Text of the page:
In this new body of work, Dornith Doherty explores the role of seed banks and their preservation efforts in the face of climate change, the extinction of natural species and decreased agricultural diversity. Traveling from the Arctic tundra of the Svalbard Archipelago to the Sonoran desert in Arizona since 2010, this new exhibition includes large format photographs of key global seed banks as well as archival pigment prints and digital chromogenic lenticular prints of x-ray collages of seeds and plants.
Dornith Doherty was born in Houston, Texas and received a B.A. from Rice University in Houston and a MFA in Photography from Yale University. She is a Professor of Photography at the University of North Texas. She is a recipient of grants from the Fulbright Foundation, the Japan Foundation, the United States Department of the Interior, the Indiana Arts Commission and the Society for Contemporary Photography. Ms. Doherty's work has been featured in numerous exhibitions including the New Mexico Museum of Art, the Bluecoat, Liverpool, England, Atlánticas Colectivas, Tenerife, Spain, the Encuentros Abiertos Photography Biennial in Buenos Aires, Argentina, and the Galveston Arts Center.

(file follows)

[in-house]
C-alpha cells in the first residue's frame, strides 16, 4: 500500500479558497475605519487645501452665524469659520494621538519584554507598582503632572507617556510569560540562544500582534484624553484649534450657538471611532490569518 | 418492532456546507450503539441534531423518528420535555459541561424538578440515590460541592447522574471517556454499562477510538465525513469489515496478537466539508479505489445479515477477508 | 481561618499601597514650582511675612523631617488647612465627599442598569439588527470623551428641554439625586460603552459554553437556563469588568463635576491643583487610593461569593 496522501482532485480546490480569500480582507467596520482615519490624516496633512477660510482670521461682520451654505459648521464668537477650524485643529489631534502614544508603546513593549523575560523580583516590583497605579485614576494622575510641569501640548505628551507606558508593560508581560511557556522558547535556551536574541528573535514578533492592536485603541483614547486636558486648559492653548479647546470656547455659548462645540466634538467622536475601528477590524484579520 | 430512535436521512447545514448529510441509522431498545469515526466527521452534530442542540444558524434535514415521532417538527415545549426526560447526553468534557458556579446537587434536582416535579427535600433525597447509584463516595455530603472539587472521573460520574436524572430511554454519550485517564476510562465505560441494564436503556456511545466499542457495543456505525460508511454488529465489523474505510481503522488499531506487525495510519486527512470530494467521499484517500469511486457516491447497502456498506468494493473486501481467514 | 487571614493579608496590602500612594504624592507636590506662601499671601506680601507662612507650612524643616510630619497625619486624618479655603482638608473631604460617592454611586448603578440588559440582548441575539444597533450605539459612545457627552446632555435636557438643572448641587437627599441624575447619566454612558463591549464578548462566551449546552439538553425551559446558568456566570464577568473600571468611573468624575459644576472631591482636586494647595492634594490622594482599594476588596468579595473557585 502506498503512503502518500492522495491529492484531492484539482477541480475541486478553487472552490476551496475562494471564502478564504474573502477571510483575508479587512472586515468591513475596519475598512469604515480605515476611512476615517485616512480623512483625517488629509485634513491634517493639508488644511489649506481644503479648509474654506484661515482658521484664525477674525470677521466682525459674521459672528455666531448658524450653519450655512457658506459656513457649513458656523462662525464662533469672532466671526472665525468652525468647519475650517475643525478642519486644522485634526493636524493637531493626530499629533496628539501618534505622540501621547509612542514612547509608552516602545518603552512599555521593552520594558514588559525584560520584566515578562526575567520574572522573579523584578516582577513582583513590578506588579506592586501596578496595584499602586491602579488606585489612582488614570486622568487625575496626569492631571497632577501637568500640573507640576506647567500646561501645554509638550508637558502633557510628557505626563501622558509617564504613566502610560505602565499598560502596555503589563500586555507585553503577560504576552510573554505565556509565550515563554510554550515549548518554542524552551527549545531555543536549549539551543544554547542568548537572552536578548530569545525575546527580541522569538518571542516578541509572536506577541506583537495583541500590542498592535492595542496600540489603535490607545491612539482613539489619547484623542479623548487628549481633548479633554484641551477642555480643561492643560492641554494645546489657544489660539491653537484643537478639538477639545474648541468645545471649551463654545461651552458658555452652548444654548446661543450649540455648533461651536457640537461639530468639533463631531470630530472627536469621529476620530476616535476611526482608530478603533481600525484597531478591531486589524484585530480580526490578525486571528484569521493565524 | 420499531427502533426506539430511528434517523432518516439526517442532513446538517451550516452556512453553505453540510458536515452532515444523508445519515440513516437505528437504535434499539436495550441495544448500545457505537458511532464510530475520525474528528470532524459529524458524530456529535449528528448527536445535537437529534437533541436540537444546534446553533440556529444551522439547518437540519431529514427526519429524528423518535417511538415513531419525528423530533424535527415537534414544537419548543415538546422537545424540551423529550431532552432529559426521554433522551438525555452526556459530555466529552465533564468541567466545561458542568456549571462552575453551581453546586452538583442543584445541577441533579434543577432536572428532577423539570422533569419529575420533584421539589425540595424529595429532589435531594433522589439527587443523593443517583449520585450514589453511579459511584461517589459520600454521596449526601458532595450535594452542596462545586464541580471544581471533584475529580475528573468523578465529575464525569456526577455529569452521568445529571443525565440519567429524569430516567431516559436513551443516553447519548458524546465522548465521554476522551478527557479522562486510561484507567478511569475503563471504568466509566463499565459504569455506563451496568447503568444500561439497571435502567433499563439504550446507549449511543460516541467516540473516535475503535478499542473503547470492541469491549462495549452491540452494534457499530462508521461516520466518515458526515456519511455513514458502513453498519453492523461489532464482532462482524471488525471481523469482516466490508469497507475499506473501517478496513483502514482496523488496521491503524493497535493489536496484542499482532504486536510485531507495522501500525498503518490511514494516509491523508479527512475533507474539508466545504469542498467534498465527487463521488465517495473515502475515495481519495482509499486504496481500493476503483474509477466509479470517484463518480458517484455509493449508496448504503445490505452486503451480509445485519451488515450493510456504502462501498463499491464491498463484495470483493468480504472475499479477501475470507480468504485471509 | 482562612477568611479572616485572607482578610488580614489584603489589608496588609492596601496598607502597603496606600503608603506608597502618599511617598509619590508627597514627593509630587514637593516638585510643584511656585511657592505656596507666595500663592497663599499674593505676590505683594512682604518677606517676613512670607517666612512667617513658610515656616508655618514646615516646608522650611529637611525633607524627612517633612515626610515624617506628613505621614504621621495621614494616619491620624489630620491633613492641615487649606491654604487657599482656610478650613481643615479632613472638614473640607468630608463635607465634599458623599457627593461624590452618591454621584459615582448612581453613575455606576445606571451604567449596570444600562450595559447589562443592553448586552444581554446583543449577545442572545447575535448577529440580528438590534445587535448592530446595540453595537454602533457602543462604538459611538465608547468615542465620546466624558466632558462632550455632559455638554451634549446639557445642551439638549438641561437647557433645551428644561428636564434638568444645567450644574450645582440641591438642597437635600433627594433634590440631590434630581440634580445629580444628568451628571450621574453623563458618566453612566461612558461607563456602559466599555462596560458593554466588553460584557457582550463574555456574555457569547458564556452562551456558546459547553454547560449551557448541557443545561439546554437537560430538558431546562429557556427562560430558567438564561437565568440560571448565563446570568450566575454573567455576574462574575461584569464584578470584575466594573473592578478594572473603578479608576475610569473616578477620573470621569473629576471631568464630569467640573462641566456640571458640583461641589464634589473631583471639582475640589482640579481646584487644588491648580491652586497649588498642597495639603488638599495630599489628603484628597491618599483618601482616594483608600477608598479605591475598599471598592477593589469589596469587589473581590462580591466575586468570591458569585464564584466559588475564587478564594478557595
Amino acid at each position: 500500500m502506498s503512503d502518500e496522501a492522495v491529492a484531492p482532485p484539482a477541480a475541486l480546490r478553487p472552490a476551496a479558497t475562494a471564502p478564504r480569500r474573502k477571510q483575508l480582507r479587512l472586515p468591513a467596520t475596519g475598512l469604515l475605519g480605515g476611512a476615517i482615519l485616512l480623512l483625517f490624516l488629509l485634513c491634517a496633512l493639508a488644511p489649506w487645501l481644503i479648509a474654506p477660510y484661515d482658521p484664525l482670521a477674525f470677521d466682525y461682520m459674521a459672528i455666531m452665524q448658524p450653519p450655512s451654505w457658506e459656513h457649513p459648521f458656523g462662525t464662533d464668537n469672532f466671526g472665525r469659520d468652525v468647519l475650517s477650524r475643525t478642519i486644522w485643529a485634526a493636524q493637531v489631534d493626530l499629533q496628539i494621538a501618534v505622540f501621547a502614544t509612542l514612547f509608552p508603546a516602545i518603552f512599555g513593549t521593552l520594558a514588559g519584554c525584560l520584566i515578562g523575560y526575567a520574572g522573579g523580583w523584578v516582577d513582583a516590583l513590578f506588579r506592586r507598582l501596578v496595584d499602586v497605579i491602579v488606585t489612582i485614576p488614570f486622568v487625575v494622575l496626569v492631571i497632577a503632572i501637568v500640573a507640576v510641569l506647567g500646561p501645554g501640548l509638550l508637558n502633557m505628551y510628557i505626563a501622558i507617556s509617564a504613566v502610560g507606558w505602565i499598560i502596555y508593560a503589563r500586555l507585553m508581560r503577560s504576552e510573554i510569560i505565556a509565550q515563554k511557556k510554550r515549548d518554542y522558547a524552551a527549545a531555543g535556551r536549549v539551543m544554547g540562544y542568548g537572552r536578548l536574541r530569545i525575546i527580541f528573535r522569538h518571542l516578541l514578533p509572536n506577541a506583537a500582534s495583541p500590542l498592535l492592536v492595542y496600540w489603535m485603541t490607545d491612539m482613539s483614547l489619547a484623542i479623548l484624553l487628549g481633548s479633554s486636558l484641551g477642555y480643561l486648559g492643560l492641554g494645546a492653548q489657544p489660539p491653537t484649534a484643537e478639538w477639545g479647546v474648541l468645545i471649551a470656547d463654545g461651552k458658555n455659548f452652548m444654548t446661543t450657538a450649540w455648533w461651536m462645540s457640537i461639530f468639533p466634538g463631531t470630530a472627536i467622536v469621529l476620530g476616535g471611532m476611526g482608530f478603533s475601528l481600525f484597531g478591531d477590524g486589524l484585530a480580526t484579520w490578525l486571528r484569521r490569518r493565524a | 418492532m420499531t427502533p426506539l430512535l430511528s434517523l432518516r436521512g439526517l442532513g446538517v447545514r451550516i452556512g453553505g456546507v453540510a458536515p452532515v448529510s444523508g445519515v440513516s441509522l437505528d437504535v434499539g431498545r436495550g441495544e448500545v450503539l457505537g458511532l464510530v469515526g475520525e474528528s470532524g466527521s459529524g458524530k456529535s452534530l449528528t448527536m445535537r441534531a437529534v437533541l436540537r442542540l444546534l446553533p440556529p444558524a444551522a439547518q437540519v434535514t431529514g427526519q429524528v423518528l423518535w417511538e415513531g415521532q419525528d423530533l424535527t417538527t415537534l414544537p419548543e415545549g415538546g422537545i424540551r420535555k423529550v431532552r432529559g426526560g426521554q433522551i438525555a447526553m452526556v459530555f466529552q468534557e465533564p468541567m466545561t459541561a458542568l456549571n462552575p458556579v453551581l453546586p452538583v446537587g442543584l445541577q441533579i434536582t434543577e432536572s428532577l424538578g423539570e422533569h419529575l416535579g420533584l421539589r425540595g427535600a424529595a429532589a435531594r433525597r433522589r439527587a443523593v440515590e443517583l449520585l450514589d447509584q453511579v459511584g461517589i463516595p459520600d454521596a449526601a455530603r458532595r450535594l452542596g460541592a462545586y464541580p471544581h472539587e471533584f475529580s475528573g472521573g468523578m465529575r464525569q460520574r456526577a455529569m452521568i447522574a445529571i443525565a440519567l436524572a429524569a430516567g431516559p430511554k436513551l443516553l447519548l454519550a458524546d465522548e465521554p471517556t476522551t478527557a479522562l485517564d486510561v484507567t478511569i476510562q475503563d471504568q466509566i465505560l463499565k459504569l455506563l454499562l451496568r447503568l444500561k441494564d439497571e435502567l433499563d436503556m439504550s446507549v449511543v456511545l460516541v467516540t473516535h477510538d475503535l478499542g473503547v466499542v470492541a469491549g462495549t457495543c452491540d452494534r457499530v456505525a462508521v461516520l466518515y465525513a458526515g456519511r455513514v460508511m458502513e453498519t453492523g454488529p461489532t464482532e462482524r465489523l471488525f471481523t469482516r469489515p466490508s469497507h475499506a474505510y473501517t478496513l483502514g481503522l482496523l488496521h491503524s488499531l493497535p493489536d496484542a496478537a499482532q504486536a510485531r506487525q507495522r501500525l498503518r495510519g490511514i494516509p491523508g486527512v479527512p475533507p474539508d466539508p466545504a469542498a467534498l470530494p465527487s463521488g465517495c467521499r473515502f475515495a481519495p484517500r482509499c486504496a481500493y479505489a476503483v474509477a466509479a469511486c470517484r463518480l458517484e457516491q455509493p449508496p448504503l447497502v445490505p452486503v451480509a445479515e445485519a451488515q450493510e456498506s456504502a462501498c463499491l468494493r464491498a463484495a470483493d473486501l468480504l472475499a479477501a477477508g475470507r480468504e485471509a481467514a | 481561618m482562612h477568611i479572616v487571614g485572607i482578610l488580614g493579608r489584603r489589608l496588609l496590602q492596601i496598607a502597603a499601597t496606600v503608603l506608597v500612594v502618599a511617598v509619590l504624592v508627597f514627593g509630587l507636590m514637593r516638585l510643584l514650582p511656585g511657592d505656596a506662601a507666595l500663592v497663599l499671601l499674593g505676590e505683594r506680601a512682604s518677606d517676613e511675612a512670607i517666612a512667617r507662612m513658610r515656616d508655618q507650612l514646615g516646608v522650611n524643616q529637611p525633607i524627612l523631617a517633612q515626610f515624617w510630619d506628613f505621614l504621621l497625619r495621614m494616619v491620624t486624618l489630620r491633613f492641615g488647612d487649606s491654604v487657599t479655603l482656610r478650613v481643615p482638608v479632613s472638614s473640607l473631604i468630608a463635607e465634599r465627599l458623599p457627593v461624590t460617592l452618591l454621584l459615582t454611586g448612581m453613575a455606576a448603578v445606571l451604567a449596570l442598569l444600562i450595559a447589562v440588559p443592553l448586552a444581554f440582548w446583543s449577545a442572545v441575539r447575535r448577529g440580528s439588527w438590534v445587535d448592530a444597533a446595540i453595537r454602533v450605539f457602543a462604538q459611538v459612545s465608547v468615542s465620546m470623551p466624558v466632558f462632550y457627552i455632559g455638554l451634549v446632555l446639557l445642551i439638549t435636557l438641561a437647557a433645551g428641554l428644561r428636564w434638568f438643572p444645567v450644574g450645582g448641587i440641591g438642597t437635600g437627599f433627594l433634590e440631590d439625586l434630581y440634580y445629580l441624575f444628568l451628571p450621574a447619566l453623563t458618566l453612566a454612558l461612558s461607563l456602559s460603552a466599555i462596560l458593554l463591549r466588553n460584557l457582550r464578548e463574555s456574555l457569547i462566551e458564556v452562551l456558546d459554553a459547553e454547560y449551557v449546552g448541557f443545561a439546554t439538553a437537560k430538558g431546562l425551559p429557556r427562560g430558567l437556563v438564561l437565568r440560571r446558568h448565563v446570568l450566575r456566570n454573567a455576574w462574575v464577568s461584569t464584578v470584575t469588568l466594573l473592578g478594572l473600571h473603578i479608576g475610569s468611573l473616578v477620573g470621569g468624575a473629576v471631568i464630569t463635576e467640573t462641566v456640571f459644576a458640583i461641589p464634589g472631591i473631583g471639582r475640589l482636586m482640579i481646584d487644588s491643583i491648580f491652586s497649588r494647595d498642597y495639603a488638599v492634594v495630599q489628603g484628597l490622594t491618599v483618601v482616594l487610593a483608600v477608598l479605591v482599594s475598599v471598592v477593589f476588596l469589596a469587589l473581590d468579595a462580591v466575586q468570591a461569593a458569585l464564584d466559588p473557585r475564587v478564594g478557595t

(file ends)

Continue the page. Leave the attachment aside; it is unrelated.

Ms. Doherty's work is in many permanent collections, including the Museum of Fine Arts, Houston, Houston, Texas; Federal Reserve Bank of Dallas, Houston, Texas; Martin Museum of Art, Baylor University, Waco, Texas; Museum of Fine Arts, Milwaukee, Wisconsin; Minneapolis Institute of Arts, Minneapolis, Minnesota; Yale University Library, New Haven, Connecticut; Museet Fotokunst, Odense, Denmark; Goldman-Sachs, New York, New York; and the Centro de Fotografía Isla de Tenerife, Santa Cruz de Tenerife, Spain.
Dornith Doherty's work has also been written about extensively and has appeared in articles in publications including the Houston Chronicle, The Dallas Morning News and Fort Worth Star-Telegram, Dallas Observer, Modern Luxury Dallas, FiniteFoto Magazine, Fraction Magazine, Art Lies Magazine, Austin American Statesman, Austin Chronicle, Fort Worth Weekly, and the Houston Press.